On the Evolution of SCOTUS
Constitutional law professor Richard H. Pildes has a guest post the Monkey Cage that is worth a read: Neil Gorsuch’s confirmation shattered political conventions. Here is why.
The headline is a bit off the mark, as the post is less about Gorsuch, or about shattering conventions, than it is about why the politics of nominations are as heated as they are.
First, the average tenure of a justice is much longer now. From 1941 to 1970, justices served an average of about 12 years. But from 1971 to 2000, they served an average of 26 years.
That figure has increased only since 2000. When John Paul Stevens retired from the court in 2010, he had served 35 years. When Antonin Scalia died, he had served 30 years. Anthony M. Kennedy has served 29 years, Clarence Thomas 26 years, Ruth Bader Ginsburg 24 years, and Stephen G. Breyer 23 years. Presidents who might serve only four years can have influence decades later if they can appoint someone to the Supreme Court.
Second, precisely because justices serve so much longer, vacant seats arise less often. From 1881 to 1970, a vacancy arose on average once every 1.7 years. But since 1970, a seat has become vacant only once every three years or so.
Third, the power of the Supreme Court has increased significantly. Over the 20th century, the court became more aggressive in declaring federal and state legislation unconstitutional. In the 1940s and 1950s, the court was invalidating about one act of Congress each year. In the 1990s, that number had become about four a year. Since 2010, it has been about three per year.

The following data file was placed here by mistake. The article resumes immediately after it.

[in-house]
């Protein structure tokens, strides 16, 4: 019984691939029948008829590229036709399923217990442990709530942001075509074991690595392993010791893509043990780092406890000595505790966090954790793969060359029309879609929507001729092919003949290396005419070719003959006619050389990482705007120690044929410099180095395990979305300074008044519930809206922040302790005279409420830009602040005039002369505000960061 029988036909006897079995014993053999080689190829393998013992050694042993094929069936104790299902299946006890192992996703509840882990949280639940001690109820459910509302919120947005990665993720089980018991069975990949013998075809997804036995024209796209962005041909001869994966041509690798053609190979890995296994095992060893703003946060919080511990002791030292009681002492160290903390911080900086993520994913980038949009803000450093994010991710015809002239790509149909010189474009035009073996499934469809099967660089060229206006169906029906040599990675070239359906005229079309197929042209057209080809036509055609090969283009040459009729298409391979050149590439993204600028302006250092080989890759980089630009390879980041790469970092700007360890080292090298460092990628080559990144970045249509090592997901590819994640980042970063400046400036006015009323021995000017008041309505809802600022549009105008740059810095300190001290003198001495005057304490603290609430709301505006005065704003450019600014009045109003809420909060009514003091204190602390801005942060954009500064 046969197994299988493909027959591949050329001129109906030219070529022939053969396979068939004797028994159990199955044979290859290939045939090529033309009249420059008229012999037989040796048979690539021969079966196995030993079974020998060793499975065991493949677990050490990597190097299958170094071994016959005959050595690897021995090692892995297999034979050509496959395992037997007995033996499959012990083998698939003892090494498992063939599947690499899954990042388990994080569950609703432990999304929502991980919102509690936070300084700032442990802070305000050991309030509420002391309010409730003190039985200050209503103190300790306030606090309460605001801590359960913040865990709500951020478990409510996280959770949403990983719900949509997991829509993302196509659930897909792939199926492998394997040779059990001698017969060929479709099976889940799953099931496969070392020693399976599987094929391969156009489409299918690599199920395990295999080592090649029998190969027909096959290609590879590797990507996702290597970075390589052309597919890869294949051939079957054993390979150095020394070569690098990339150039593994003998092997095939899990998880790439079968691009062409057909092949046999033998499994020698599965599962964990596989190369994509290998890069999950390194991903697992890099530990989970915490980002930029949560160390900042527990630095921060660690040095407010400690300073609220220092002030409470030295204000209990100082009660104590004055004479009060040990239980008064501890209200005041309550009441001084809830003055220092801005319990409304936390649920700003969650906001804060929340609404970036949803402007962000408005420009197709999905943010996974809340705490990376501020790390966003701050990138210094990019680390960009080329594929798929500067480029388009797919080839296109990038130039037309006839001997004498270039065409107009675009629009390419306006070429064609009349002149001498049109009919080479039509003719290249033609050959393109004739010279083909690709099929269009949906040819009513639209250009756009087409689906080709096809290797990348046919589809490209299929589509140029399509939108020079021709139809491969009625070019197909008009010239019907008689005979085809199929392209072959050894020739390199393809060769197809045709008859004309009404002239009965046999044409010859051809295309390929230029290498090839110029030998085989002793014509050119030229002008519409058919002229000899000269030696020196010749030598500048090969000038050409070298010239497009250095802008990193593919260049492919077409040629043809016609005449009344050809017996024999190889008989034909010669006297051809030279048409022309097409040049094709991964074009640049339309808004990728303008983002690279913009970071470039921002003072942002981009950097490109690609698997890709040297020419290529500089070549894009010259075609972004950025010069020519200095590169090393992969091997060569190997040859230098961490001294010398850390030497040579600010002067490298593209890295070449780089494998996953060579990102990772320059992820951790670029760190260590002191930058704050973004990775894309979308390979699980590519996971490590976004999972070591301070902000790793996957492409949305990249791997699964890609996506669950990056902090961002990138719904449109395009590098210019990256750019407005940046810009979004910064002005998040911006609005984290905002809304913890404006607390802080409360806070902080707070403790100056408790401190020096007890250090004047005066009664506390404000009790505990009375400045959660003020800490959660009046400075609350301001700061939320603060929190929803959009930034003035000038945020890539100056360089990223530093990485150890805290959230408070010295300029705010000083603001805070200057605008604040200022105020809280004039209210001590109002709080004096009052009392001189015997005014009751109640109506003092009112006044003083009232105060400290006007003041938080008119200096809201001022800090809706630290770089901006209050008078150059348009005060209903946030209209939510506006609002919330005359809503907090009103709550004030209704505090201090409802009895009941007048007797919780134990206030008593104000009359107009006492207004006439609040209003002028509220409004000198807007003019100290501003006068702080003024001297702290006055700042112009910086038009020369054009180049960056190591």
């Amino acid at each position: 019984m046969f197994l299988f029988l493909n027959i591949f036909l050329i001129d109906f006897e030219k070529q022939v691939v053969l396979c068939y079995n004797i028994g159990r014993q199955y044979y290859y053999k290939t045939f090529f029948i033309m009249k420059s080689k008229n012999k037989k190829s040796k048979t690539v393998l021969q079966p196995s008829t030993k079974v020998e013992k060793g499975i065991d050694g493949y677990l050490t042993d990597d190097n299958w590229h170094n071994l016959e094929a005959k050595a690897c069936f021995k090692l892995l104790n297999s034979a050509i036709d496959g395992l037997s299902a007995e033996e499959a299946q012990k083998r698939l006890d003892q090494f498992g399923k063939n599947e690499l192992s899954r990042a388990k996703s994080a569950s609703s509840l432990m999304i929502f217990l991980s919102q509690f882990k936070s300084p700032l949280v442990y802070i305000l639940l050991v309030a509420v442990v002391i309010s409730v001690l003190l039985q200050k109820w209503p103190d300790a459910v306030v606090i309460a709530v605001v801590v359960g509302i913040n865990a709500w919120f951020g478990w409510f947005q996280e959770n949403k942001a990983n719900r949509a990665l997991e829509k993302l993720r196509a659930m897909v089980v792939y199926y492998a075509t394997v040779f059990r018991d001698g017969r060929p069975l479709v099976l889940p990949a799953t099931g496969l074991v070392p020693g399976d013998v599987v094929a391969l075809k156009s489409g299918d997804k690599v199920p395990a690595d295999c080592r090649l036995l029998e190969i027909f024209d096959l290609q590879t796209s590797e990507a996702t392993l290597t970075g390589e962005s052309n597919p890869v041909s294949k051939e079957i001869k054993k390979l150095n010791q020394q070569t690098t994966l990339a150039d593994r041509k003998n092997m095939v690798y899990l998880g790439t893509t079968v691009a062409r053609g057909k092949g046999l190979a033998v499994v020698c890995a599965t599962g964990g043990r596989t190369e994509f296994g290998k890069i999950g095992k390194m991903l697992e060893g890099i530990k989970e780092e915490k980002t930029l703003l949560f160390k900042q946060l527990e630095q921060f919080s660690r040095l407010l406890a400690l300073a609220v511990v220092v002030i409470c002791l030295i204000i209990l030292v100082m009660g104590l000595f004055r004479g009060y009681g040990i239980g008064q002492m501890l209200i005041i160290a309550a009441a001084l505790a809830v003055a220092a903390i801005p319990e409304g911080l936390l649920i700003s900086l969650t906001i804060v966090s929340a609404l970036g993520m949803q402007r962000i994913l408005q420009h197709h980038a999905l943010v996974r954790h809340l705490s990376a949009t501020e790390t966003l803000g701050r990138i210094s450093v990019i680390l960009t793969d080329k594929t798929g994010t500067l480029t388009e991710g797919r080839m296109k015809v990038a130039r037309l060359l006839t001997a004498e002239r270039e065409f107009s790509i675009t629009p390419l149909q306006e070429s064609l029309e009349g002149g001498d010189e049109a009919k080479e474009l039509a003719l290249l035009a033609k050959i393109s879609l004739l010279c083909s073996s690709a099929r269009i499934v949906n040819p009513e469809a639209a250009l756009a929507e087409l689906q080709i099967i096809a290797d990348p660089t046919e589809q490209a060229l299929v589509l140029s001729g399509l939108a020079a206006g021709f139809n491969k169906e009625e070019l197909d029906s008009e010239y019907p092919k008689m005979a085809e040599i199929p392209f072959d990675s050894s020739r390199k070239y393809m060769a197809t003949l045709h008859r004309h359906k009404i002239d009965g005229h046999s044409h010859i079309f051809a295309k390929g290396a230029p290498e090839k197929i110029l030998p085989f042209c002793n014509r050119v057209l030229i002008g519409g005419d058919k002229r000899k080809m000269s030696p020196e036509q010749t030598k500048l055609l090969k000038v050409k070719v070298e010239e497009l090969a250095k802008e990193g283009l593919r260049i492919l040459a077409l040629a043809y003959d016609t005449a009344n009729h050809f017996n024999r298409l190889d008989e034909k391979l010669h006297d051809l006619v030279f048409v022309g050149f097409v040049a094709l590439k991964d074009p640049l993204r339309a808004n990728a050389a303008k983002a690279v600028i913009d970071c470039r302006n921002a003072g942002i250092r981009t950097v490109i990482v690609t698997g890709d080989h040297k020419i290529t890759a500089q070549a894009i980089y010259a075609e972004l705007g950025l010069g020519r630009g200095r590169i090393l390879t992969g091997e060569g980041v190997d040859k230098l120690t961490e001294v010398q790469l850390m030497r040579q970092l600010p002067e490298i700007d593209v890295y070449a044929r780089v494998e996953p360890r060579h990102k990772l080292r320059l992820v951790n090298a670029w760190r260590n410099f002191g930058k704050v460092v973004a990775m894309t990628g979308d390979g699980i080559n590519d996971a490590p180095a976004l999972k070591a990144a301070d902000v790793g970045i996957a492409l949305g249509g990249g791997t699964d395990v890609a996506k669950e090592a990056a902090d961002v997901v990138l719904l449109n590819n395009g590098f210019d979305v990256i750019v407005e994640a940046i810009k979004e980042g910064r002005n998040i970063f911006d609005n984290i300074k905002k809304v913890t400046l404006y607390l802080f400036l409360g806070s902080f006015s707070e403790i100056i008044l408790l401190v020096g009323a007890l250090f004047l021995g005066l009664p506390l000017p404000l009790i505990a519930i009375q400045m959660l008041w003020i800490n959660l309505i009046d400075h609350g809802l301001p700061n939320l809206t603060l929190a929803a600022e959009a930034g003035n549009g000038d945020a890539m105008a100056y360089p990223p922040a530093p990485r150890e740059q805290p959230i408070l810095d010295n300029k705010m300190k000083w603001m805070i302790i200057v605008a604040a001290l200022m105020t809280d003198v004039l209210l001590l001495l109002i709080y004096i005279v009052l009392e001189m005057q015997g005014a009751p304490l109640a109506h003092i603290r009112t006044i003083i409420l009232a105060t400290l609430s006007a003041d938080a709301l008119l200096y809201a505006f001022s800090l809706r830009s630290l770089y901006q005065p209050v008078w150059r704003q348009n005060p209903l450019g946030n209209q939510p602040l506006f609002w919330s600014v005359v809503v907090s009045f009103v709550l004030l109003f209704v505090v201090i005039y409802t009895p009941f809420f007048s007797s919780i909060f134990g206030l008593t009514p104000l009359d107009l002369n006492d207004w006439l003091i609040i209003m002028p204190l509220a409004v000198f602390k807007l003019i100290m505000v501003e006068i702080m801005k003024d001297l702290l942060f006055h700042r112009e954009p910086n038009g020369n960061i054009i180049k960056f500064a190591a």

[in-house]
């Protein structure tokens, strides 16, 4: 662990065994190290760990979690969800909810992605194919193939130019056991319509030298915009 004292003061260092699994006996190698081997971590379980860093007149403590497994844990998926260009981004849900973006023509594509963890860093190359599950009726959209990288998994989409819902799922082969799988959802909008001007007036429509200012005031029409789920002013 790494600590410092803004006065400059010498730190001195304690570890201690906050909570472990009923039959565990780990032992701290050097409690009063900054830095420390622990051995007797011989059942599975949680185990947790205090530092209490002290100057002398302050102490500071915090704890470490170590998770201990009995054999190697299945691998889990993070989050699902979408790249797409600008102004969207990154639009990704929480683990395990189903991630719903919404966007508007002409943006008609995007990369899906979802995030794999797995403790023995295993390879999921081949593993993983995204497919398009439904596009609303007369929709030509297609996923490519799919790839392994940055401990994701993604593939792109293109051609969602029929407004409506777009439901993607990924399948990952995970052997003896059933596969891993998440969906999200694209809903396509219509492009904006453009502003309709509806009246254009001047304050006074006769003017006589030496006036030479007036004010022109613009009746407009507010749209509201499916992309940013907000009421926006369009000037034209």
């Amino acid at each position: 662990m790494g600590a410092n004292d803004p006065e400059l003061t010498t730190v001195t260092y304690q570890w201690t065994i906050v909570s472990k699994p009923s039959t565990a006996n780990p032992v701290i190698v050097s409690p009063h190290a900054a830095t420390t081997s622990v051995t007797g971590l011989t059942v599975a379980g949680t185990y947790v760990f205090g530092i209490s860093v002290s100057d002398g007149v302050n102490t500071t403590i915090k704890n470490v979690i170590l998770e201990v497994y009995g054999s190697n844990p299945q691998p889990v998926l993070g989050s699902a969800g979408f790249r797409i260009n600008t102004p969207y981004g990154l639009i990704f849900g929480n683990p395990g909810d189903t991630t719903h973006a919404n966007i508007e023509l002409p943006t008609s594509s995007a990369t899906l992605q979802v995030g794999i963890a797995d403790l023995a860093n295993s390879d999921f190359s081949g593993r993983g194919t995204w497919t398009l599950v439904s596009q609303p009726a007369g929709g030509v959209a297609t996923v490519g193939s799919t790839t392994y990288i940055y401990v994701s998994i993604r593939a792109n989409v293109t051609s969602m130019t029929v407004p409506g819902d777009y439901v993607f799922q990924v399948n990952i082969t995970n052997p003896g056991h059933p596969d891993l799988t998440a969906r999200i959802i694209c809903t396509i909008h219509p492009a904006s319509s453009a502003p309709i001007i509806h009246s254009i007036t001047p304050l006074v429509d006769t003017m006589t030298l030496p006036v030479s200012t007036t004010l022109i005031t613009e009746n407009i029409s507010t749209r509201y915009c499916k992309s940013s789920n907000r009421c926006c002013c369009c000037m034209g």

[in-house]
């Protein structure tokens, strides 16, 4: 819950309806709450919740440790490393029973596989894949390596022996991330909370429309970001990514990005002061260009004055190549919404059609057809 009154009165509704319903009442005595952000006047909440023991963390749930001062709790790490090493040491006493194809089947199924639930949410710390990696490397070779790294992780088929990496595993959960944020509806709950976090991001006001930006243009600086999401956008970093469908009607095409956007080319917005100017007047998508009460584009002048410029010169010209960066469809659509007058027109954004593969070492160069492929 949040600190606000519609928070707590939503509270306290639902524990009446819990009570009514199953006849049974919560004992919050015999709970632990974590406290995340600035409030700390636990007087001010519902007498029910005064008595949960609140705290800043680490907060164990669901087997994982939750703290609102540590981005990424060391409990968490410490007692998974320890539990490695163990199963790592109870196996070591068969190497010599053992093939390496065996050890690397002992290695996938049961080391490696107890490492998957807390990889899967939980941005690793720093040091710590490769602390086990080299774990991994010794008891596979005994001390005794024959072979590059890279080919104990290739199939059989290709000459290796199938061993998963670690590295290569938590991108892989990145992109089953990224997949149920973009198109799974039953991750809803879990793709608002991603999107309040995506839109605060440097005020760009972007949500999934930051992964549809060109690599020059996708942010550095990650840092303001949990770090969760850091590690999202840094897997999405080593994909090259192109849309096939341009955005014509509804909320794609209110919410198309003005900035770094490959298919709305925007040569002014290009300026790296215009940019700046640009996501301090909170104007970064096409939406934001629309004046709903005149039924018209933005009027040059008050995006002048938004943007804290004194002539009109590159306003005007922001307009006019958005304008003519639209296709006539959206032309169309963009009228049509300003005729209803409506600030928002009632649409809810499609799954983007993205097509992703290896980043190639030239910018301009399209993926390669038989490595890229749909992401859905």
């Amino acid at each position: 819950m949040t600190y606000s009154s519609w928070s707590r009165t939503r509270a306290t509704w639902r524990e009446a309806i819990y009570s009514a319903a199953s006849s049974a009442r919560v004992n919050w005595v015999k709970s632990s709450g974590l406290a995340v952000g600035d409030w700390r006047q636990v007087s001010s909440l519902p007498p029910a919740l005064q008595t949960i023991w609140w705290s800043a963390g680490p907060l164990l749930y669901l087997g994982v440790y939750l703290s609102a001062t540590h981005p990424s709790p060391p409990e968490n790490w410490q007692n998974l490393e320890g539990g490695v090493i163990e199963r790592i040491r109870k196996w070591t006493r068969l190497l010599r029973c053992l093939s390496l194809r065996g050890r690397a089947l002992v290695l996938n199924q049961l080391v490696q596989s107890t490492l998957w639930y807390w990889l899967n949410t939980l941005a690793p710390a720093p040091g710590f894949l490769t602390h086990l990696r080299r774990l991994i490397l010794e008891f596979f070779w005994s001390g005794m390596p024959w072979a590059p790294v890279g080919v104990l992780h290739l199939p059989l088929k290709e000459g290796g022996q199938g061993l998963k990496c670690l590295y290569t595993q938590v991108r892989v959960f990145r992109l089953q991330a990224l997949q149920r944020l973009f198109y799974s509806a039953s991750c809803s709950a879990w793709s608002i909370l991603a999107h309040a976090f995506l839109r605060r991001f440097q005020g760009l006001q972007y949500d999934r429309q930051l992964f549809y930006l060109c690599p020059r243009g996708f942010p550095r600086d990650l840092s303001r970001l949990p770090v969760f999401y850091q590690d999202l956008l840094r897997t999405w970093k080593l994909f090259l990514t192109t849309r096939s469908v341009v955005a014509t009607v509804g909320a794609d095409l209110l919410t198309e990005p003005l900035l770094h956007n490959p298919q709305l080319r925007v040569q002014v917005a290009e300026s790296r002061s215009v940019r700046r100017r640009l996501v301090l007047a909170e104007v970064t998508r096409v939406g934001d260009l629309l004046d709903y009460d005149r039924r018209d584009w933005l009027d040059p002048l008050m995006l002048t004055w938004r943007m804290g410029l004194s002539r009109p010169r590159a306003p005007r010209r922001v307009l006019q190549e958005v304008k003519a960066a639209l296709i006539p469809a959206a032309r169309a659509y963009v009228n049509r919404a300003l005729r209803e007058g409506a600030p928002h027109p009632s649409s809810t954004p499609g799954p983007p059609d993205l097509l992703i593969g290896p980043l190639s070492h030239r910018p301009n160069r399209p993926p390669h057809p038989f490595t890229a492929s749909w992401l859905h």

The piece is worth reading in its entirety.
And, as anyone who has read my posts on this general topic will not be surprised that I agree with the following:
The Supreme Court confirmation wars will become less heated only if the stakes in individual appointments diminish. One way to bring that about would be a constitutional amendment limiting Supreme Court terms to 18 years, staggered so that vacancies would occur at regular two-year intervals. Academic authorities on the Court and others have been floating versions of such proposals for years, but they have gotten little political traction. Absent change of this sort, the confirmation wars are likely to grow hotter.
And yes, before someone says it (as they always do when some kind of reform like this is mentioned): this is unlikely to happen. Nonetheless, I think it is worth trying to start a conversation on the topic, since that is the first step for potential change. I fully recognize that there is currently no scenario that would trigger such such a reform.
I would also note, for those who like to think about such things, that the way the Court is functioning is by no means how it was originally conceived (in a variety of ways). This is certainly true in the sense of the length of time that Justices are spending on the bench. This is worth noting if anything because one of the main reason we, as Americans, do not engage in constitutional reform is because of the mythology we attach to the perfection of the original constitution and the assumption that the Framers were transcendent in their ability to design institutions.